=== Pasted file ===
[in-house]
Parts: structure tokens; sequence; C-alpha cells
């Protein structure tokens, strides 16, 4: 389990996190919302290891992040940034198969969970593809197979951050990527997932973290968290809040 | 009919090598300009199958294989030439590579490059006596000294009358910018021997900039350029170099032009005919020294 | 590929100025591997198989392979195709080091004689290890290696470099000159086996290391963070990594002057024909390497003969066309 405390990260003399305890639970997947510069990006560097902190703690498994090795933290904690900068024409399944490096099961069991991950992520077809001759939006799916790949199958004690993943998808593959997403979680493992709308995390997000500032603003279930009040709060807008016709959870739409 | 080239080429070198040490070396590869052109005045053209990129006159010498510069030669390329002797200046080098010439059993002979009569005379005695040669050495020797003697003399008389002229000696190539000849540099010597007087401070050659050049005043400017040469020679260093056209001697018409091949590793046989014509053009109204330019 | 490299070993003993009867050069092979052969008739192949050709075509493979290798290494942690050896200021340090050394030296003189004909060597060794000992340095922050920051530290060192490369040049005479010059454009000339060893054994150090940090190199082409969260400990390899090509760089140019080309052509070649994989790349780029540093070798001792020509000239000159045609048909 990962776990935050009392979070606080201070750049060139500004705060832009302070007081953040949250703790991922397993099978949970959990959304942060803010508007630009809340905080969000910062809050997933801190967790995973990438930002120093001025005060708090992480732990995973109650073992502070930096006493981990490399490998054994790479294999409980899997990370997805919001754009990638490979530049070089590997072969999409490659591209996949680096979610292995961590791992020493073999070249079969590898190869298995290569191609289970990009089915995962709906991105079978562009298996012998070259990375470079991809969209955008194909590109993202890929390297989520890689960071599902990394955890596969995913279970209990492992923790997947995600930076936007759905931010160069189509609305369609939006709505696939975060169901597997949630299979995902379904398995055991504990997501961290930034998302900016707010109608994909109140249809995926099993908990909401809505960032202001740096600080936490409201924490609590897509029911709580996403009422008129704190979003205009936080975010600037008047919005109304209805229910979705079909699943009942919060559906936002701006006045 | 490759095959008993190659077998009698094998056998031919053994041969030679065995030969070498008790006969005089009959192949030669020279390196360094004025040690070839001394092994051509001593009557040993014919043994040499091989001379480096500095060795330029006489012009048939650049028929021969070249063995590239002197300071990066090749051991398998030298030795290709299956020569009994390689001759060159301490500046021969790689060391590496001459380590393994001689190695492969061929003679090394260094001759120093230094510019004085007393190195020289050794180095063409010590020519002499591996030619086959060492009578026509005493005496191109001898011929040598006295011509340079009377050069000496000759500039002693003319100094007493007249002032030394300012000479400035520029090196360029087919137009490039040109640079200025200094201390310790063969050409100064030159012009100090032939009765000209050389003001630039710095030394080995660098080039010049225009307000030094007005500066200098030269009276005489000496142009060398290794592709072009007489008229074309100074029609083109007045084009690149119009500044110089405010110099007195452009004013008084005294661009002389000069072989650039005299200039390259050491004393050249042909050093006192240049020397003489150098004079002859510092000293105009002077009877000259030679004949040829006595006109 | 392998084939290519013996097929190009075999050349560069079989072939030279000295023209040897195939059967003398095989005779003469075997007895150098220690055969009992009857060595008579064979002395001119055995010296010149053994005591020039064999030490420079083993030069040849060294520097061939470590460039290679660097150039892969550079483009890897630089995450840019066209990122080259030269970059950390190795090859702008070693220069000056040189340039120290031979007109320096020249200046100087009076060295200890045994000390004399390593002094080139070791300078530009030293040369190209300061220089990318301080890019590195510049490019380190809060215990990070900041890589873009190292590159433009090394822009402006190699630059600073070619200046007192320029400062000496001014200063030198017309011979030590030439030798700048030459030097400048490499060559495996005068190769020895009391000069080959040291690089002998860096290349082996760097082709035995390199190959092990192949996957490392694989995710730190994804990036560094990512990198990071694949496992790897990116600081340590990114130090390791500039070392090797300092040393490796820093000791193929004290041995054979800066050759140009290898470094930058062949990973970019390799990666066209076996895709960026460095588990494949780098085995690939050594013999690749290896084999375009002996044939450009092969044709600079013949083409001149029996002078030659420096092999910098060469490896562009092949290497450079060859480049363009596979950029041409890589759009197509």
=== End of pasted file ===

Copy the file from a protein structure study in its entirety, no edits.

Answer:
[in-house]
Parts: structure tokens; sequence; C-alpha cells
């Protein structure tokens, strides 16, 4: 389990996190919302290891992040940034198969969970593809197979951050990527997932973290968290809040 | 009919090598300009199958294989030439590579490059006596000294009358910018021997900039350029170099032009005919020294 | 590929100025591997198989392979195709080091004689290890290696470099000159086996290391963070990594002057024909390497003969066309 405390990260003399305890639970997947510069990006560097902190703690498994090795933290904690900068024409399944490096099961069991991950992520077809001759939006799916790949199958004690993943998808593959997403979680493992709308995390997000500032603003279930009040709060807008016709959870739409 | 080239080429070198040490070396590869052109005045053209990129006159010498510069030669390329002797200046080098010439059993002979009569005379005695040669050495020797003697003399008389002229000696190539000849540099010597007087401070050659050049005043400017040469020679260093056209001697018409091949590793046989014509053009109204330019 | 490299070993003993009867050069092979052969008739192949050709075509493979290798290494942690050896200021340090050394030296003189004909060597060794000992340095922050920051530290060192490369040049005479010059454009000339060893054994150090940090190199082409969260400990390899090509760089140019080309052509070649994989790349780029540093070798001792020509000239000159045609048909 990962776990935050009392979070606080201070750049060139500004705060832009302070007081953040949250703790991922397993099978949970959990959304942060803010508007630009809340905080969000910062809050997933801190967790995973990438930002120093001025005060708090992480732990995973109650073992502070930096006493981990490399490998054994790479294999409980899997990370997805919001754009990638490979530049070089590997072969999409490659591209996949680096979610292995961590791992020493073999070249079969590898190869298995290569191609289970990009089915995962709906991105079978562009298996012998070259990375470079991809969209955008194909590109993202890929390297989520890689960071599902990394955890596969995913279970209990492992923790997947995600930076936007759905931010160069189509609305369609939006709505696939975060169901597997949630299979995902379904398995055991504990997501961290930034998302900016707010109608994909109140249809995926099993908990909401809505960032202001740096600080936490409201924490609590897509029911709580996403009422008129704190979003205009936080975010600037008047919005109304209805229910979705079909699943009942919060559906936002701006006045 | 490759095959008993190659077998009698094998056998031919053994041969030679065995030969070498008790006969005089009959192949030669020279390196360094004025040690070839001394092994051509001593009557040993014919043994040499091989001379480096500095060795330029006489012009048939650049028929021969070249063995590239002197300071990066090749051991398998030298030795290709299956020569009994390689001759060159301490500046021969790689060391590496001459380590393994001689190695492969061929003679090394260094001759120093230094510019004085007393190195020289050794180095063409010590020519002499591996030619086959060492009578026509005493005496191109001898011929040598006295011509340079009377050069000496000759500039002693003319100094007493007249002032030394300012000479400035520029090196360029087919137009490039040109640079200025200094201390310790063969050409100064030159012009100090032939009765000209050389003001630039710095030394080995660098080039010049225009307000030094007005500066200098030269009276005489000496142009060398290794592709072009007489008229074309100074029609083109007045084009690149119009500044110089405010110099007195452009004013008084005294661009002389000069072989650039005299200039390259050491004393050249042909050093006192240049020397003489150098004079002859510092000293105009002077009877000259030679004949040829006595006109 | 392998084939290519013996097929190009075999050349560069079989072939030279000295023209040897195939059967003398095989005779003469075997007895150098220690055969009992009857060595008579064979002395001119055995010296010149053994005591020039064999030490420079083993030069040849060294520097061939470590460039290679660097150039892969550079483009890897630089995450840019066209990122080259030269970059950390190795090859702008070693220069000056040189340039120290031979007109320096020249200046100087009076060295200890045994000390004399390593002094080139070791300078530009030293040369190209300061220089990318301080890019590195510049490019380190809060215990990070900041890589873009190292590159433009090394822009402006190699630059600073070619200046007192320029400062000496001014200063030198017309011979030590030439030798700048030459030097400048490499060559495996005068190769020895009391000069080959040291690089002998860096290349082996760097082709035995390199190959092990192949996957490392694989995710730190994804990036560094990512990198990071694949496992790897990116600081340590990114130090390791500039070392090797300092040393490796820093000791193929004290041995054979800066050759140009290898470094930058062949990973970019390799990666066209076996895709960026460095588990494949780098085995690939050594013999690749290896084999375009002996044939450009092969044709600079013949083409001149029996002078030659420096092999910098060469490896562009092949290497450079060859480049363009596979950029041409890589759009197509």